One of Norway’s finest peaksTops and places visited
Sunday, week 33: My friend Jukka from the 2019 Jan Mayen expedition was in Norway this summer, climbing in Jotunheimen with his girlfriend Hennu. He was also in Lofoten at the same time Anne and I were there. As a matter of fact, the day I hiked Vågakallen, Jukka was climbing in the very neighbourhood, I later found out. It was a shame that we missed each other, but we made some tentative plans to hike Falketind together later in the summer.
With the gorgeous weather, Falketind was on for this Sunday! I left Sogndal very early in the morning and had a beautiful drive along Årdalsfjorden.
The scenery wasn’t much worse when I got to lake Tyinvatnet, with Falketind and Uranostind in the centre of my view.
I waited for Jukka and Hennu near Tyinholmen, where I still had cellphone coverage. They were running a bit late, coming from their camp in Leirdalen. I easily killed time with yet another Clive Cussler book. Eventually, they arrived and we drove the – partly – rough road into Koldedalen – where parking is limited. After some back and forth, I was able to park my car in a ditch where I didn’t seem to block for any other traffic. I was very happy I had a 4WD car!
Jukka and Hennu needed to get something to eat. I thought it was their breakfast, but it turned out it was their lunch! I hadn’t eaten since 5am in the morning, but figured I would be fine with my packed lunch – to be enjoyed on the mountain.
We had agreed that we would climb the “Pioneerruta” route – the very first ascent route on Falketind. I had seen pictures of a large group without a rope, as well as reading that a rope is required. It would be interesting to get there and see for myself!
At 10:33am, we were on our way. Pretty late, given our ambition to hike both Falketind and Stølsnostind. Stølsnostind would be a bonus anyway, but I had my doubts about getting there today.
We hiked (almost) to the end of the Koldedalen road and found a path that we followed upwards.
After a while, Falketind and Falkungen came into view. Pretty impressive!
It was agreed that we would hike the glacier in a rope, although it wasn’t evident that a rope was needed.
When we got to the point where the climbing would start, we agreed to climb using the rope. Jukka would lead, then I would follow and then Hennu.
A number of climbers were being belayed down by guides. We had to cross literally under people coming down, but without problems of any kind.
The climbing was very easy. The first pitch had plenty of good holds but was also unforgiving in case of a fall. As we didn’t know what was above us, we continued to do roped pitches, although we were in scrambling terrain. But, we didn’t know. This route was new to all of us.
Guides and other experienced climbers just walk down here…
After 3 rope lengths, we reached a point where we could just walk up to the ridge. We were still had the rope between us, but should have put it in the backpack already after the first pitch.
On the ridge (approx. 1840m, we had the summit ahead of us. And based on the looks of it, there didn’t seem to be any exposed sections and Jukka left his backpack behind.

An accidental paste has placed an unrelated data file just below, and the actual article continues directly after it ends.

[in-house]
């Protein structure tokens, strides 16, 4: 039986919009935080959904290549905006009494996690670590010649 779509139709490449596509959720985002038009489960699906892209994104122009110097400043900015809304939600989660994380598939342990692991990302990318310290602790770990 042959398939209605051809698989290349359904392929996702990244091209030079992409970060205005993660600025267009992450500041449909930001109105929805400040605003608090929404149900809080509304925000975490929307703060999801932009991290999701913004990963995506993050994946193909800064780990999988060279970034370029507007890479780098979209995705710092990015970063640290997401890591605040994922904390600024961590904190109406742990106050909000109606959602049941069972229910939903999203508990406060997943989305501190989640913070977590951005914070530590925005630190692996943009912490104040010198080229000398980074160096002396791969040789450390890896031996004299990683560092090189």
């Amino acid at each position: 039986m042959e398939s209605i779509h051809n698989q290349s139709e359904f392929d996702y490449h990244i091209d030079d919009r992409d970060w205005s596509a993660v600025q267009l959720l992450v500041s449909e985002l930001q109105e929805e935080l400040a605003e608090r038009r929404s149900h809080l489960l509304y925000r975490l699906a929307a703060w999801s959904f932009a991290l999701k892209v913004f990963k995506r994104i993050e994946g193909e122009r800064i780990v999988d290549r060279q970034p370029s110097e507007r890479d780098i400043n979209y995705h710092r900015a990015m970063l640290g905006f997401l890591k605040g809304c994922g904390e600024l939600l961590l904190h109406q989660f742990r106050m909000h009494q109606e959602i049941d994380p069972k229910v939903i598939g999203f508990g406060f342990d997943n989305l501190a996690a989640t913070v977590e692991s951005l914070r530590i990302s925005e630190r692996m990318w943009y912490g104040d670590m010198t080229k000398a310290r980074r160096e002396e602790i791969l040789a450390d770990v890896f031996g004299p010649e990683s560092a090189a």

There was one section near the top where we (barely) used our hands for balance, but it was basically just a “walk in the park”.
And then we were up! I had been thinking about this summit for at least 20 years, but never got around to just do it. I really enjoyed it, and I’m pretty sure Jukka and Hennu did too!
Hennu had no previous experience with climbing, and had a very steep learning curve during their stay in Jotunheimen. She handled herself very well.
The time was 3:40pm in the afternoon when we reached the top. All other climbers were on their way down and Stølsnostind was simply out of scope. We all agreed on that, and that we should return the way we came.
But before we left the mountain, pictures!
And then we could leave…
When we reached the point on the ridge we came up, we hiked down to the place where our 3rd pitch had ended. I scrambled down the two climbing pitches and wondered why the others didn’t follow.
The reason was that Jukka decided that he and Hennu should climb down using belays. Which took its time. I could not see the point, but on the other hand, Jukka could not see the point of climbing down without a rope. So, there were clearly different schools at play. Jukka felt that climbing in this type of terrain without safety precautions was just “bad style“, while we scramble terrain like this all the time on Sunnmøre. Without a rope. It was all the same to me, of course. I just had to wait.
Above the pitch where a rope makes really good sense, I was on the brink of just climbing down by myself. But, I didn’t want to go “rogue” on my mates and waited for them. There was a sling around a rock that seemed safe enough and we decided to rappel from here.
The 60m rope would only give us a 30m rappel, which *almost* took us down to the entry point above the glacier, but the remaining part was dead easy and there was no need for a longer rope.
Back on the glacier, I felt that the rope was really not needed (I wanted to be back in Sogndal before midnight…) , but Jukka felt differently. So, we roped up again. Steep snow was a new experience for Hennu, and so were the crampons and the ice-axe.
We were back at the cars 08:09pm – ~9h:40m after heading out. That should be enough time to do the entire traverse – including Stølsnostind. But, that didn’t matter much. It was a beautiful hike and a beautiful day. One I will never forget. Many thanks to Jukka and Hennu for this experience, and I hope to hike with them again next year!
The drive back to Sogndal was just as nice as the one I had in the morning…
I got the 10pm ferry from Fodnes and arrived at Anne’s place 35-40 minutes later. I had absolutely earned a beer before bedtime!
Trip statistics: 10,5, 900 vertical meters, 9h:36m
Pictures from the trip (Canon EOS RP/Iphone8):